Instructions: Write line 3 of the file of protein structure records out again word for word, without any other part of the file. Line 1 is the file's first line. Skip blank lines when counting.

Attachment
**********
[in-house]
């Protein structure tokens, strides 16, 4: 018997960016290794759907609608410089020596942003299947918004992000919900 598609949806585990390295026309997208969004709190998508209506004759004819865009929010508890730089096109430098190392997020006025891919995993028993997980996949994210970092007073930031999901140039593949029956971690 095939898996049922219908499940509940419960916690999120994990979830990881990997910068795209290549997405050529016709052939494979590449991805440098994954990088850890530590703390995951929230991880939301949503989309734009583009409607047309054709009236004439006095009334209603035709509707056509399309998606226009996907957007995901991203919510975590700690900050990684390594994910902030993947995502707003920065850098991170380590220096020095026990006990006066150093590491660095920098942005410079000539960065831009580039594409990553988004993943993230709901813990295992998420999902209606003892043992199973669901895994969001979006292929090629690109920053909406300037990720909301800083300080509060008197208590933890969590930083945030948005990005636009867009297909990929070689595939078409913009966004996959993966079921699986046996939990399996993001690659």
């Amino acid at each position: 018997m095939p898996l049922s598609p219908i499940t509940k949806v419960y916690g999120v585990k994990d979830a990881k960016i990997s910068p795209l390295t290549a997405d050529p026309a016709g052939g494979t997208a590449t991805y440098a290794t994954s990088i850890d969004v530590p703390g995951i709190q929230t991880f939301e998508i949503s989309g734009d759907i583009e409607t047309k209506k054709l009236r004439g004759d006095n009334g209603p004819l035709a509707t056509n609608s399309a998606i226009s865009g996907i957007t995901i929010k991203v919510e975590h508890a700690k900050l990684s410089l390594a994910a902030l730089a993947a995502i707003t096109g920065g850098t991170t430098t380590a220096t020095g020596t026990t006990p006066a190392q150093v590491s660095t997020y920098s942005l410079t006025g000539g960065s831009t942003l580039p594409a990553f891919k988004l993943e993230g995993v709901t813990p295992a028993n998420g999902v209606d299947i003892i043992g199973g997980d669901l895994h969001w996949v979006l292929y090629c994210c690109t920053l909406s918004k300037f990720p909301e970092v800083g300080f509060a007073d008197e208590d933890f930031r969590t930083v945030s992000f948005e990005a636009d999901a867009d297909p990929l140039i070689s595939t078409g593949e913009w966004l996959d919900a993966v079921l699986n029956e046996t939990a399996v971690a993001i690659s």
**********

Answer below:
């Amino acid at each position: 018997m095939p898996l049922s598609p219908i499940t509940k949806v419960y916690g999120v585990k994990d979830a990881k960016i990997s910068p795209l390295t290549a997405d050529p026309a016709g052939g494979t997208a590449t991805y440098a290794t994954s990088i850890d969004v530590p703390g995951i709190q929230t991880f939301e998508i949503s989309g734009d759907i583009e409607t047309k209506k054709l009236r004439g004759d006095n009334g209603p004819l035709a509707t056509n609608s399309a998606i226009s865009g996907i957007t995901i929010k991203v919510e975590h508890a700690k900050l990684s410089l390594a994910a902030l730089a993947a995502i707003t096109g920065g850098t991170t430098t380590a220096t020095g020596t026990t006990p006066a190392q150093v590491s660095t997020y920098s942005l410079t006025g000539g960065s831009t942003l580039p594409a990553f891919k988004l993943e993230g995993v709901t813990p295992a028993n998420g999902v209606d299947i003892i043992g199973g997980d669901l895994h969001w996949v979006l292929y090629c994210c690109t920053l909406s918004k300037f990720p909301e970092v800083g300080f509060a007073d008197e208590d933890f930031r969590t930083v945030s992000f948005e990005a636009d999901a867009d297909p990929l140039i070689s595939t078409g593949e913009w966004l996959d919900a993966v079921l699986n029956e046996t939990a399996v971690a993001i690659s």